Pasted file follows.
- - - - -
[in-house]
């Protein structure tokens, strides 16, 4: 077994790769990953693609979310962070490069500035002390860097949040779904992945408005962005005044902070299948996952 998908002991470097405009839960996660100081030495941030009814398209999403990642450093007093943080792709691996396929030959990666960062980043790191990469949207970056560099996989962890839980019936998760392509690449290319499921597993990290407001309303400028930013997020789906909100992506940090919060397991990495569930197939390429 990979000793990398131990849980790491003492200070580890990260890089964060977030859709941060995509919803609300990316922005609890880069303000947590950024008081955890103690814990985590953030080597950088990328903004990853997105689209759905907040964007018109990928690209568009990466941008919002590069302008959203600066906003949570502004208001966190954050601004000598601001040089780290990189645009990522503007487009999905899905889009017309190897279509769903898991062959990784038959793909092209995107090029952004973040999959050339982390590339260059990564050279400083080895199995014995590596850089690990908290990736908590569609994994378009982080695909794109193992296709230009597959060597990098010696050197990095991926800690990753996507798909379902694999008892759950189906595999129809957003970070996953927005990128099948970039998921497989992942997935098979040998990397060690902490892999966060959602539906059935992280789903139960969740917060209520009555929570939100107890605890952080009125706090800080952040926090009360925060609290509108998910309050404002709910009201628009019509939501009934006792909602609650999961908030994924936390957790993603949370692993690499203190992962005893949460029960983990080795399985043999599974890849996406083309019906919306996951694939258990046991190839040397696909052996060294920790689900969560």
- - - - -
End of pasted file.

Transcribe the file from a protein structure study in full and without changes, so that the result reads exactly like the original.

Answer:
[in-house]
């Protein structure tokens, strides 16, 4: 077994790769990953693609979310962070490069500035002390860097949040779904992945408005962005005044902070299948996952 998908002991470097405009839960996660100081030495941030009814398209999403990642450093007093943080792709691996396929030959990666960062980043790191990469949207970056560099996989962890839980019936998760392509690449290319499921597993990290407001309303400028930013997020789906909100992506940090919060397991990495569930197939390429 990979000793990398131990849980790491003492200070580890990260890089964060977030859709941060995509919803609300990316922005609890880069303000947590950024008081955890103690814990985590953030080597950088990328903004990853997105689209759905907040964007018109990928690209568009990466941008919002590069302008959203600066906003949570502004208001966190954050601004000598601001040089780290990189645009990522503007487009999905899905889009017309190897279509769903898991062959990784038959793909092209995107090029952004973040999959050339982390590339260059990564050279400083080895199995014995590596850089690990908290990736908590569609994994378009982080695909794109193992296709230009597959060597990098010696050197990095991926800690990753996507798909379902694999008892759950189906595999129809957003970070996953927005990128099948970039998921497989992942997935098979040998990397060690902490892999966060959602539906059935992280789903139960969740917060209520009555929570939100107890605890952080009125706090800080952040926090009360925060609290509108998910309050404002709910009201628009019509939501009934006792909602609650999961908030994924936390957790993603949370692993690499203190992962005893949460029960983990080795399985043999599974890849996406083309019906919306996951694939258990046991190839040397696909052996060294920790689900969560």